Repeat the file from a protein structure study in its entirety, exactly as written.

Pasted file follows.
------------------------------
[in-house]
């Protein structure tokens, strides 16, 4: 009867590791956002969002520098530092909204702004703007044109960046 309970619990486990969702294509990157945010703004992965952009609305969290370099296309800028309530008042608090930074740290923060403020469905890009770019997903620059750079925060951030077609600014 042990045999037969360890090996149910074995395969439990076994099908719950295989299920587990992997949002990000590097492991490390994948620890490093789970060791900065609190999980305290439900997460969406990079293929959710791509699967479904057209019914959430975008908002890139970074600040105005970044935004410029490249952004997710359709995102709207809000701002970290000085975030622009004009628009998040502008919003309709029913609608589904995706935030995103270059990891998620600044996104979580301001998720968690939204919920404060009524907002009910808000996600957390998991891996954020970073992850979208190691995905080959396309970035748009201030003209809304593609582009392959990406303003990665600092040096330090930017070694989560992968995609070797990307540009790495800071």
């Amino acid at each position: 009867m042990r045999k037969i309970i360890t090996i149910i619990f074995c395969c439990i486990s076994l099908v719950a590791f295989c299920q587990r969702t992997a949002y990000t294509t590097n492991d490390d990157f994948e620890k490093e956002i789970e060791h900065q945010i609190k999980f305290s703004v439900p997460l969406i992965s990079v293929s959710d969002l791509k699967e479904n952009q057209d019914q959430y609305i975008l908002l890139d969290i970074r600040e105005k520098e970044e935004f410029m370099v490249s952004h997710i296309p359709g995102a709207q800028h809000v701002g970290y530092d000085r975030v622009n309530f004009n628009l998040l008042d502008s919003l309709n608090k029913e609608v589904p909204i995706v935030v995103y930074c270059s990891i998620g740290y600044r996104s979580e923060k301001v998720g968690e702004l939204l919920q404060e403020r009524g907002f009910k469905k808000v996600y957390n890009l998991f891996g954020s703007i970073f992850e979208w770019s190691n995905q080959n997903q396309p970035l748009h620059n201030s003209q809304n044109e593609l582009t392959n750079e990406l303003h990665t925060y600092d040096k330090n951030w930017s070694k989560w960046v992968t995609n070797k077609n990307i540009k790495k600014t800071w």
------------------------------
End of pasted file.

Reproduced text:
[in-house]
């Protein structure tokens, strides 16, 4: 009867590791956002969002520098530092909204702004703007044109960046 309970619990486990969702294509990157945010703004992965952009609305969290370099296309800028309530008042608090930074740290923060403020469905890009770019997903620059750079925060951030077609600014 042990045999037969360890090996149910074995395969439990076994099908719950295989299920587990992997949002990000590097492991490390994948620890490093789970060791900065609190999980305290439900997460969406990079293929959710791509699967479904057209019914959430975008908002890139970074600040105005970044935004410029490249952004997710359709995102709207809000701002970290000085975030622009004009628009998040502008919003309709029913609608589904995706935030995103270059990891998620600044996104979580301001998720968690939204919920404060009524907002009910808000996600957390998991891996954020970073992850979208190691995905080959396309970035748009201030003209809304593609582009392959990406303003990665600092040096330090930017070694989560992968995609070797990307540009790495800071």
């Amino acid at each position: 009867m042990r045999k037969i309970i360890t090996i149910i619990f074995c395969c439990i486990s076994l099908v719950a590791f295989c299920q587990r969702t992997a949002y990000t294509t590097n492991d490390d990157f994948e620890k490093e956002i789970e060791h900065q945010i609190k999980f305290s703004v439900p997460l969406i992965s990079v293929s959710d969002l791509k699967e479904n952009q057209d019914q959430y609305i975008l908002l890139d969290i970074r600040e105005k520098e970044e935004f410029m370099v490249s952004h997710i296309p359709g995102a709207q800028h809000v701002g970290y530092d000085r975030v622009n309530f004009n628009l998040l008042d502008s919003l309709n608090k029913e609608v589904p909204i995706v935030v995103y930074c270059s990891i998620g740290y600044r996104s979580e923060k301001v998720g968690e702004l939204l919920q404060e403020r009524g907002f009910k469905k808000v996600y957390n890009l998991f891996g954020s703007i970073f992850e979208w770019s190691n995905q080959n997903q396309p970035l748009h620059n201030s003209q809304n044109e593609l582009t392959n750079e990406l303003h990665t925060y600092d040096k330090n951030w930017s070694k989560w960046v992968t995609n070797k077609n990307i540009k790495k600014t800071w």